List of 'known-good' programs, email addresses, servers or websites
Whitelisting refers to the use of a list of known-good items (such as files, mailservers, websites etc.) to which to allow access, while all others are blocked. This is the opposite to blacklisting, in which access is allowed to all but the known-bad items.
Whitelisting is implemented in some web-filtering systems (sometimes referred to as 'Walled Gardens'), allowing access to only a carefully screened selection of websites, ensuring maximum security from malicious sites while allowing access to information required for productivity.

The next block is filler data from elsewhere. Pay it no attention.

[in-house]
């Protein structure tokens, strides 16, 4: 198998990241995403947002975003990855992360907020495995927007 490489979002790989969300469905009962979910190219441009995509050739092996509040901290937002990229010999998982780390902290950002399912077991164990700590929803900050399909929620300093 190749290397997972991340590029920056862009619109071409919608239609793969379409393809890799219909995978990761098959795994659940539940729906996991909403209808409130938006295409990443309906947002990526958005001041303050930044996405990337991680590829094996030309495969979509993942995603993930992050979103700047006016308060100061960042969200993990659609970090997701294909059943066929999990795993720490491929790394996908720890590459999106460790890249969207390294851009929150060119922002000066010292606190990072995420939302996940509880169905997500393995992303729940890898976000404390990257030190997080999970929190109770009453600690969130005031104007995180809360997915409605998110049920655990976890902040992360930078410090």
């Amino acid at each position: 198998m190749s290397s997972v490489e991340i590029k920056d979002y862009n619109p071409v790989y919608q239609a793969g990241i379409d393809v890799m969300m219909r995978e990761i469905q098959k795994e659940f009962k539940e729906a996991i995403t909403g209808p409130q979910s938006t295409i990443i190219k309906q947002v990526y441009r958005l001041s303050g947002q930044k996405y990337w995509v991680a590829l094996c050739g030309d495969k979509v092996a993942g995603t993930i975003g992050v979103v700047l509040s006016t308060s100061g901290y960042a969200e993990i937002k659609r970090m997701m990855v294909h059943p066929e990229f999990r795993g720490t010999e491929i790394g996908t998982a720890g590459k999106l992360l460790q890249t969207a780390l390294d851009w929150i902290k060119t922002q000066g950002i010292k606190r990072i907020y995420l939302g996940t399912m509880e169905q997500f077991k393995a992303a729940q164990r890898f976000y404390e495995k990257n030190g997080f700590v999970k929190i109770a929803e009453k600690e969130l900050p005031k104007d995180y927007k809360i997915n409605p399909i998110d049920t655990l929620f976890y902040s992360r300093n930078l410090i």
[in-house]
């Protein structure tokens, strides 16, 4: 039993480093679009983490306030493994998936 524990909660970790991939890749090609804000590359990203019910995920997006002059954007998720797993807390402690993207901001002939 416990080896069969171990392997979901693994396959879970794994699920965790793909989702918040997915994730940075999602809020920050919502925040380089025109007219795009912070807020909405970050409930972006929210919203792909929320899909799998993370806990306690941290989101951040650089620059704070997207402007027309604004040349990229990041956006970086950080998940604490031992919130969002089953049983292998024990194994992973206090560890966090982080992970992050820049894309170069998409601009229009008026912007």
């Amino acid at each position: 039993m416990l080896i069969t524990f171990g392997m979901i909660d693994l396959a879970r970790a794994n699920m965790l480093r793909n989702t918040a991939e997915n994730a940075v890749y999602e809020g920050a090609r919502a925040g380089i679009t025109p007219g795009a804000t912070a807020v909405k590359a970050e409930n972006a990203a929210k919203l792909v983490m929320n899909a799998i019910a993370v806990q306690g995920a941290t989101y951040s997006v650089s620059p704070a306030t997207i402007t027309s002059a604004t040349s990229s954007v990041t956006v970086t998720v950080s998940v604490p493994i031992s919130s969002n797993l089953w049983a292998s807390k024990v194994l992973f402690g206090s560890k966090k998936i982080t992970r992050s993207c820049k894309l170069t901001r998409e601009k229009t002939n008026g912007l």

When applied to a local system a file access filter is implemented in much the same way as in traditional anti-malware software. The filter checks any executable code requesting permission to run against a list of approved software, blocking anything that does not match up. Generally some sort of integrity checking, such as checksumming files, is used to ensure trusted items are not tampered with.
The 'whitelist' itself is the list of trusted items, which is often dynamic to allow regular and rapid updating.